10 Things You Didn’t Know about Jormungand

Jormungand is a Japanese manga that received an animated adaptation in 2012. It is centered on an arms dealer named Koko Hekmatyar, who sells a wide range of weapons to a wide range of clients while using an international corporation to cover up her very illegal operations. Both the manga series and anime series are complete, meaning that interested individuals are not at-risk of having to wait for the series to finish up. Here are 10 things that you may or may not have known about Jormungand:

1. The Name Refers to a Mythical Monster

Jormungand is the name of a monster from Norse mythology. In short, Jormungand was a huge serpent capable of encircling the human world, who was one of the three children of Loki and the giantess Angrboða. Come Ragnarok, Jormungand is prophesied to fall in combat against Thor, who will stumble nine steps before succumbing to the serpent’s venom.

2. By Keitarou Takahashi

The manga artist is Keitarou Takahashi. Jormungand isn’t the sole series that he has published, but so far, it is the best-known of those. Currently, Takahashi is making a series called The Poor, The Holy Ark, and the Rich, which started up in 2017 in the same magazine as Jormungand.

3. Seinen

Jormungand is aimed at a seinen audience. Technically, this means young adult men, but in practice, this can mean people ranging from their 20s to their 50s. Generally speaking, a good way of determining whether a manga is seinen or not is looking at the demographic of the magazine in which it is published.

4. The Main Character Is Koko Hekmatyar

The main character of Jormungand is a woman named Koko Hekmatyar. In short, she is an arms dealer working for what amounts to a mega corporation, which is run by her father Floyd Hekmaytar. Koko has her positive characteristics, but it is no exaggeration to say that she has something of a messianic complex.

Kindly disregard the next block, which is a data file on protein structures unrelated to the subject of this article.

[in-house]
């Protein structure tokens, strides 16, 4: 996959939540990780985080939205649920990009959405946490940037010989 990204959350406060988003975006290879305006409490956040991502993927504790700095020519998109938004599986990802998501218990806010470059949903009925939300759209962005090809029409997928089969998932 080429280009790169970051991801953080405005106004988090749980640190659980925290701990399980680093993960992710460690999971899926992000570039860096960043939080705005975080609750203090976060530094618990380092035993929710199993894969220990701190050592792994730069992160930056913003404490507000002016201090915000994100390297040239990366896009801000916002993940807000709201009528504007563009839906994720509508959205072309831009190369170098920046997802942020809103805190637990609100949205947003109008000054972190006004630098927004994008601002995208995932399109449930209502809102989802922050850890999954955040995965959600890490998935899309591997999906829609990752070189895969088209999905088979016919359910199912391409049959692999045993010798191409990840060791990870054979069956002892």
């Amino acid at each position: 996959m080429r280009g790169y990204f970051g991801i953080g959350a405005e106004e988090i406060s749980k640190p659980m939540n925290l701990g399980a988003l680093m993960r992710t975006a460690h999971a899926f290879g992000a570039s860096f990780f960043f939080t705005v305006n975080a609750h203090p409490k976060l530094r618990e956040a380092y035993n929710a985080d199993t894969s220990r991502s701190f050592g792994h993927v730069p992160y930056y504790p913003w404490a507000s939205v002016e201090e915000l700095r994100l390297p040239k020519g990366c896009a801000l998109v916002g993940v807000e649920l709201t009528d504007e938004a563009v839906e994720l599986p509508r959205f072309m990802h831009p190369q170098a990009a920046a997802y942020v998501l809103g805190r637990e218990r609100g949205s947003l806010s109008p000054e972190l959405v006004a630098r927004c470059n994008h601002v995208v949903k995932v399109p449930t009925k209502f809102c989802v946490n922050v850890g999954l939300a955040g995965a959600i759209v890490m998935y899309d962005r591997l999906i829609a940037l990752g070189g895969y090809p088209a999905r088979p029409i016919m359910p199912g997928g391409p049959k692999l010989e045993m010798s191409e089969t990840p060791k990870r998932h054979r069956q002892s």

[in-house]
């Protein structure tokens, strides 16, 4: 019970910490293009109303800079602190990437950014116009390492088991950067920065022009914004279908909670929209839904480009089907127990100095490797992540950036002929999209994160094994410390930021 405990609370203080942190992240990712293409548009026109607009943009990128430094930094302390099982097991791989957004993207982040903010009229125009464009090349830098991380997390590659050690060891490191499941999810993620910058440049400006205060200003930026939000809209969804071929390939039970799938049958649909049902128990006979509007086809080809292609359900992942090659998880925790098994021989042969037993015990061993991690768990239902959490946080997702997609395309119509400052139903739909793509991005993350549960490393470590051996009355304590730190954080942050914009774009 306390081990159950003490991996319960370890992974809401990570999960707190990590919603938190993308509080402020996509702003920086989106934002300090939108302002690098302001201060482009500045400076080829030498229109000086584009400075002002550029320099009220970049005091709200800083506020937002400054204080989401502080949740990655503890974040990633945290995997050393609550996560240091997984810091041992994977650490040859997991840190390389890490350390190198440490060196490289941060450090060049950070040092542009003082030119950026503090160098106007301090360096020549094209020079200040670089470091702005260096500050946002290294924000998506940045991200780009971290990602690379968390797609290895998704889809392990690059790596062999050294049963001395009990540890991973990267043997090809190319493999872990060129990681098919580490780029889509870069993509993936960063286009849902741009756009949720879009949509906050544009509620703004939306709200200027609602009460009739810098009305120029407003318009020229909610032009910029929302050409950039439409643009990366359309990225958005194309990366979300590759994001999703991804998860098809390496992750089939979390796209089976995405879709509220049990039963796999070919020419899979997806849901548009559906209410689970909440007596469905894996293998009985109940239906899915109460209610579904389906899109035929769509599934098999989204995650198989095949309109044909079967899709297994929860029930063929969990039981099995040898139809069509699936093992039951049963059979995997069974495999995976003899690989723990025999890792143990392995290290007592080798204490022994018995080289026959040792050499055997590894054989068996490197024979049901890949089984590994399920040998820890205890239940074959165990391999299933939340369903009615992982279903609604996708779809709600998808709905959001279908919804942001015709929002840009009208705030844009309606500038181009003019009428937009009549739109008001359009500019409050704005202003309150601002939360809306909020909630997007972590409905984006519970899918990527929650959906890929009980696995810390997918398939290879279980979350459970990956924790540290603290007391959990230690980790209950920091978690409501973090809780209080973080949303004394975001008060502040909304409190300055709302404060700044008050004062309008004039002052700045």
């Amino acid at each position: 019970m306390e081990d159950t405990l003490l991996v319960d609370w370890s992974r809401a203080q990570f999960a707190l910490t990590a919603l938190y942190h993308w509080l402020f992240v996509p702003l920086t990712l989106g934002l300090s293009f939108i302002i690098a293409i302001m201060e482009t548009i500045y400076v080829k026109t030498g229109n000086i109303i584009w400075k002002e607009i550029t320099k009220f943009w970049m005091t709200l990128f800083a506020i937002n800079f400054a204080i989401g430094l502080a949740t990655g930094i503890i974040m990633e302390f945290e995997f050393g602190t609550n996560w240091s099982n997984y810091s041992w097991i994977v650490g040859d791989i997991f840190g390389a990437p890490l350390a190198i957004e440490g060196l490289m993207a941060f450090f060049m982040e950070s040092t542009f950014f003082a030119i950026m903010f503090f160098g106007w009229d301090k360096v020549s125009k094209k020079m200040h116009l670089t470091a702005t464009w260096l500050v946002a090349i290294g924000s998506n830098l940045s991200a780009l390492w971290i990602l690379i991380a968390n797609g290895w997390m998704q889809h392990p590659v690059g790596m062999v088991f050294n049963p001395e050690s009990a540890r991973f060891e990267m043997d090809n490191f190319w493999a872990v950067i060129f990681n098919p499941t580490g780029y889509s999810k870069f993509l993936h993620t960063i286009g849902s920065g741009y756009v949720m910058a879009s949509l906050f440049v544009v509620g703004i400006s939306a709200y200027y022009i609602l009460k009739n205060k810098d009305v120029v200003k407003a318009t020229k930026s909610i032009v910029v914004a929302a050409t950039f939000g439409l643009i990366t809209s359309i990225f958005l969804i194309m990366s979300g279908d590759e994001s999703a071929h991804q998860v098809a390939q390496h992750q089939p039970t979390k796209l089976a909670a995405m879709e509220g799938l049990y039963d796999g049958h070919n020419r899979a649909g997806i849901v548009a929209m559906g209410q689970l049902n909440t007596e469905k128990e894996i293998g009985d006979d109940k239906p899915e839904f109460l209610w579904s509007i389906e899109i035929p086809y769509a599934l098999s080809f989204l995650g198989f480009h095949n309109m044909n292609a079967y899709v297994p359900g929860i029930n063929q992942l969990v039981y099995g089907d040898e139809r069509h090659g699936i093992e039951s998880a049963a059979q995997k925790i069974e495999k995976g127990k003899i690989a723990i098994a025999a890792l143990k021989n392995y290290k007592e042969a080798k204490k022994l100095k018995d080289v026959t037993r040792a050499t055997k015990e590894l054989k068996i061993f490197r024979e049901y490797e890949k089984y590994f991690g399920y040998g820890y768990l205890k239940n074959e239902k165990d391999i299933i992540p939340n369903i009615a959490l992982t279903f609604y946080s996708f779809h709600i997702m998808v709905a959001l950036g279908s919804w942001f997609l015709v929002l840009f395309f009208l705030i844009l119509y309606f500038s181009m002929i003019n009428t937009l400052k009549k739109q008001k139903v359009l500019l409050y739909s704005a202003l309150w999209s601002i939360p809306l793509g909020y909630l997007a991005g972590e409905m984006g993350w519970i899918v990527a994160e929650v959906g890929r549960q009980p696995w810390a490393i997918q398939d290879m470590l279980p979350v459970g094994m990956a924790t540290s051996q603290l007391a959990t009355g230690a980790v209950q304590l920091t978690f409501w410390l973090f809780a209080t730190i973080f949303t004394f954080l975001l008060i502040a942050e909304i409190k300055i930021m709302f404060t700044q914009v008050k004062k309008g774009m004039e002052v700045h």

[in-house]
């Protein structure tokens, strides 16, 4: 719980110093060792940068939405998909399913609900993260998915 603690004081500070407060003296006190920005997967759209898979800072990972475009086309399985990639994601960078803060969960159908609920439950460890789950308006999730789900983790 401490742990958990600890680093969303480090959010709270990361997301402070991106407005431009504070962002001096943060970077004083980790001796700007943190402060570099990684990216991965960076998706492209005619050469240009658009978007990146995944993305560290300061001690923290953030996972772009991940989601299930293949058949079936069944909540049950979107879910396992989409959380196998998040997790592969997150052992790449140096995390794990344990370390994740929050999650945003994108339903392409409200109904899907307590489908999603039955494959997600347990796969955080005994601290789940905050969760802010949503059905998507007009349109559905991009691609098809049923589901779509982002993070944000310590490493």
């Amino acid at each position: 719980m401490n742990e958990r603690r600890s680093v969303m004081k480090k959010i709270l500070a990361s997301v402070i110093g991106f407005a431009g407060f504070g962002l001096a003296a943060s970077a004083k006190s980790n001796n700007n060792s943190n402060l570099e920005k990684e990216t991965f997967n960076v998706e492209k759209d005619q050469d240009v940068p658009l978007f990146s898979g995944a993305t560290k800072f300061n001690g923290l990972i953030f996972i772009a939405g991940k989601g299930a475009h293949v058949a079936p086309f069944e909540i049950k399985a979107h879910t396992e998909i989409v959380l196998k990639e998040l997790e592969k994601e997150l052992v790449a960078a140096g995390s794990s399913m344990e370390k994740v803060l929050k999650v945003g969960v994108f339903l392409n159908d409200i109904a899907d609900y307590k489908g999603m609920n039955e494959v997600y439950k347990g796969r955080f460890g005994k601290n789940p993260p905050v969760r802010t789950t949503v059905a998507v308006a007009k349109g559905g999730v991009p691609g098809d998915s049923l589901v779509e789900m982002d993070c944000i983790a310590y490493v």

5. Sometimes Called a Byronic Heroine

There are those who have called Koko a Byronic heroine, which refers to the English poet Lord Byron. For those who are unfamiliar, Byronic heroes tend to be smart, sophisticated individuals who are nonetheless socially isolated, not least because they are very much at odds with the status quo that exists around them.

6. Seeks World Peace

Koko seeks world peace. Considering her choice of profession, it should come as no surprise to learn that her method for ensuring world peace is rather dubious. In fact, there are those who would call it outright stupid.

7. Jormungand Refers to the Jormungand System

The title refers to the Jormungand system, which consists of a supercomputer plus an entire system of satellites that have been set up by Koko’s mega corporation. Koko intends to make use of the Jormungand system to take control of the world’s computers so that she can impose peace from above.

8. Koko Plans to Start By Disable Air Travel

Koko intends to start by disabling both civilian and military aircraft. Even accepting the core conceit that the Jormungand system is capable of something so nonsensical, the lack of aircraft has never stopped humans from making war on one another, as shown by the conflicts that occurred before the invention of aircraft.

9. Koko’s Plan Starts with Killing 700,000 People

Furthermore, Koko intends to use the Jormungand system without giving warning, meaning that she intends to disrupt the operations of numerous aircraft while they are in flight. The series outright states that this will kill 700,000 people, which says a lot about Koko’s character.

10. Jormungand’s Ending Flopped

Jormungand’s ending seems to have been an attempt to question the prices that people are willing to pay for desirable outcomes, which is an interesting question that will remain very relevant for the foreseeable future. However, it flopped because there was no way that Koko’s plan could’ve resulted in either world peace or even a reduction in the number of conflicts, meaning that its setup is wholly nonsensical. For that matter, it should be noted that the usage of the Jormungand system would’ve had catastrophic effects on a number of critical industries, without which modern societies can’t exist as they are. Even assuming that most governments manage to survive such a catastrophic series of disruptions, the sheer extent of the change would mean horrific consequences far beyond the initial 700,000 casualties. For example, imagine what would happen to small towns in remote locations that are reliant on planes to supply them, which would be the least of these potential problems.


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